From high atop my horse, or at least my horticultural soapbox, I offered a plan to outsmart a grass species long schooled in the art of survival. We'd wait until its new stems are ten feet tall, then seize the day, along with some loppers, and cut them all down. That's just what board members Kip and Marc did this past weekend, with an admirable sense of thoroughness. Now it's the bamboo's move. Having spent all that root energy for no return, it may abandon ambitions of tall stems for the time being and merely send up short, shrubby sprigs dense with leaves. If these, too, get cut down, then the bamboo's roots will be well along the way to being exhausted.
We found a few natives growing in the void left by removing the bamboo: spicebush, blackberry, black raspberry, jewelweed, and white snakeroot. Their presence is heartening, and though we discussed encouraging them it's too early to think about nurturing the peace. The bamboo is not yet quelled, and porcelainberry vines are creeping in from the sides, ready to outcompete the relatively tame natives.
We then headed across the backyard of the Clark House to check out another clone blocking another trail. We tasted a young bamboo shoot or two. Not bad, even raw. Maybe what we have here is a failure to utilize. If only Princeton had a ravishing hunger for locally grown bamboo shoots, the clones would be held nicely in check.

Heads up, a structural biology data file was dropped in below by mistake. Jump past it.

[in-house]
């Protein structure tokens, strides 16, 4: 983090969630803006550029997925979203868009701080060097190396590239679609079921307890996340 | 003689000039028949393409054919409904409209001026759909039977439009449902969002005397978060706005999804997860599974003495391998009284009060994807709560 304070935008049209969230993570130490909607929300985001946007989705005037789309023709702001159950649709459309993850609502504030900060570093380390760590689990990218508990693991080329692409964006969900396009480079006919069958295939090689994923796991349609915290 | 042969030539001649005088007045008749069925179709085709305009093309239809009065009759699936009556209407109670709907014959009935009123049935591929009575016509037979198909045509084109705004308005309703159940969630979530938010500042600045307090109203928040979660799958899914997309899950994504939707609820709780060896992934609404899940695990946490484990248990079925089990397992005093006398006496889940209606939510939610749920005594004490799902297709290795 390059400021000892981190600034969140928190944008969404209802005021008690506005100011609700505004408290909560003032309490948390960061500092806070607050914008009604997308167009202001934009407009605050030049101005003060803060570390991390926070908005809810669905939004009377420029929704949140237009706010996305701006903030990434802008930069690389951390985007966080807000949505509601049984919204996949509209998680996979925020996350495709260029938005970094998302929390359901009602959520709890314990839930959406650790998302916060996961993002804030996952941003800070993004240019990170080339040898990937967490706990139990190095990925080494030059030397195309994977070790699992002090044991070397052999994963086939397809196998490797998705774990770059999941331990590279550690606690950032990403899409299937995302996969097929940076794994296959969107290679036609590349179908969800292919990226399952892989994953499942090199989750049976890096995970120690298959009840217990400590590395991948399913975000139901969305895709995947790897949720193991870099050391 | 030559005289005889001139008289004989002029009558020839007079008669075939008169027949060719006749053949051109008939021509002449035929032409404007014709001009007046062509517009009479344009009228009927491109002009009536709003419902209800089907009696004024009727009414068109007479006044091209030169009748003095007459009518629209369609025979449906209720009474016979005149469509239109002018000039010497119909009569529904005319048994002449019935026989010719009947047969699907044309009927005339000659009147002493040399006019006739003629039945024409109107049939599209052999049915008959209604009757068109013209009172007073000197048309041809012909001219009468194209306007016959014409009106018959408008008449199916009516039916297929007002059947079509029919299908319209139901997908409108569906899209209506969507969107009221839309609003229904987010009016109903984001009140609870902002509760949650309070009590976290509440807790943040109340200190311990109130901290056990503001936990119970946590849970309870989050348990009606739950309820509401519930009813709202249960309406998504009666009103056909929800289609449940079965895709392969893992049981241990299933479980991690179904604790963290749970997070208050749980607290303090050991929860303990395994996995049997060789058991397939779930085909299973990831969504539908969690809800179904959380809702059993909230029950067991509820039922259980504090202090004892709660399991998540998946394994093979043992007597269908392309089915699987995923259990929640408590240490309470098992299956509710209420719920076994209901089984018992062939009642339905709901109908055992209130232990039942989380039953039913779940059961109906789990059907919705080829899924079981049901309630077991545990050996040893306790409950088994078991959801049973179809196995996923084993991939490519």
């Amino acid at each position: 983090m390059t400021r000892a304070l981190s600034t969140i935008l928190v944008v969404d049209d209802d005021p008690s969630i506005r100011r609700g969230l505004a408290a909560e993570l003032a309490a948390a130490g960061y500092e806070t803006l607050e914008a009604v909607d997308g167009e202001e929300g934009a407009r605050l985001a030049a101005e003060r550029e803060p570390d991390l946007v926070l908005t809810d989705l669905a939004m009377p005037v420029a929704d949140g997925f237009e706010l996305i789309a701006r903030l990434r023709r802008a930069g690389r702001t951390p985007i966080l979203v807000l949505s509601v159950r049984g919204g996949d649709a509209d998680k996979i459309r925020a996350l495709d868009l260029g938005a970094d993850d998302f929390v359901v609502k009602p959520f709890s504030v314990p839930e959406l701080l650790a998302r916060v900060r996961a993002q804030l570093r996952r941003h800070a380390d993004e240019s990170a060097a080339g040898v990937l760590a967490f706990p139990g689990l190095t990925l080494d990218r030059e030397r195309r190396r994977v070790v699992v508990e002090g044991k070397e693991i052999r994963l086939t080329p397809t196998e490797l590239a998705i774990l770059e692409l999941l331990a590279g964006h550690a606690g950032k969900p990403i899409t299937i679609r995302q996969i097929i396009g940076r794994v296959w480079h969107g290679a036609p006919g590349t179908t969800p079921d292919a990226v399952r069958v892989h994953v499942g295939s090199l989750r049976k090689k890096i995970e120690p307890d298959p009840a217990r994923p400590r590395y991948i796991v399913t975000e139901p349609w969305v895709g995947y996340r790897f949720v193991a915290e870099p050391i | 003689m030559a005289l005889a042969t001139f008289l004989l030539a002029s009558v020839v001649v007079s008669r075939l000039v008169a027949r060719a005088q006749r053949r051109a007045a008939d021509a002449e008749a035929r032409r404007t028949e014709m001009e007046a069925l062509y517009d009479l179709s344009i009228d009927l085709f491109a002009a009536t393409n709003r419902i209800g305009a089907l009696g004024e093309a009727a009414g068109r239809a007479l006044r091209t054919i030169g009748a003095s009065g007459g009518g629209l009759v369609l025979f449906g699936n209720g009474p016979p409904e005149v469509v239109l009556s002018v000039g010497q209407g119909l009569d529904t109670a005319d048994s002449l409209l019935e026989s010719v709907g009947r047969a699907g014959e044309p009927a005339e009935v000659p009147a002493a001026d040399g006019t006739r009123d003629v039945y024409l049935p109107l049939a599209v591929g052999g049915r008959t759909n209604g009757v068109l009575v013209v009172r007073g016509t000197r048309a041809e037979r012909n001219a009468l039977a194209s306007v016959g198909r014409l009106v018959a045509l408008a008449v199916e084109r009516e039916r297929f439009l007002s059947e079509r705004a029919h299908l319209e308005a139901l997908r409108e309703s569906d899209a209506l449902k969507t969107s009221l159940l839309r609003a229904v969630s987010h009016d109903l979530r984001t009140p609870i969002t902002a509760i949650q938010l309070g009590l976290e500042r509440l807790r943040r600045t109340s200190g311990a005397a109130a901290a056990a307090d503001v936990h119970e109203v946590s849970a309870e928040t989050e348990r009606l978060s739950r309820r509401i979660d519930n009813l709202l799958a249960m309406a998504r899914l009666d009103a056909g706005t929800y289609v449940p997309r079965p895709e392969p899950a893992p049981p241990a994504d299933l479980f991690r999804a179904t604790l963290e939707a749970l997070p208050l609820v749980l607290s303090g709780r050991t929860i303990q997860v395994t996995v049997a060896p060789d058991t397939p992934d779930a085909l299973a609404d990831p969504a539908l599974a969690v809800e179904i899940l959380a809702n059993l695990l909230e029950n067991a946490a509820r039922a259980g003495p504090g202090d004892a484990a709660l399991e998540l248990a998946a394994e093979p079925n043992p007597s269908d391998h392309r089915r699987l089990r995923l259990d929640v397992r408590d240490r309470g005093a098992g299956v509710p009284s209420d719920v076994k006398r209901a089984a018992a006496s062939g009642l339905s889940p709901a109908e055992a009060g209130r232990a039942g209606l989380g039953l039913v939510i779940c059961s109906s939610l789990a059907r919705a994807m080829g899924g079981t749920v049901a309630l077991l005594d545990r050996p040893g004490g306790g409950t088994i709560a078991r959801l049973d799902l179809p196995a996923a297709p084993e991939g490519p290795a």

Meanwhile, on the other side of Mercer Street, the dogwood trees lining the field are growing new leaves that can actually get sunlight, now that they've been liberated from suffocating vines.
All of this speaks to the progress that can be made in local parks by a few people with some plant knowledge, some strategy, a few spare hours, and some loppers.
Tuesday, June 09, 2015
Why was a turtle heading towards the Motor Vehicles Commission offices? Had its shell registration expired? I had just renewed mine, and couldn't really just leave the turtle there.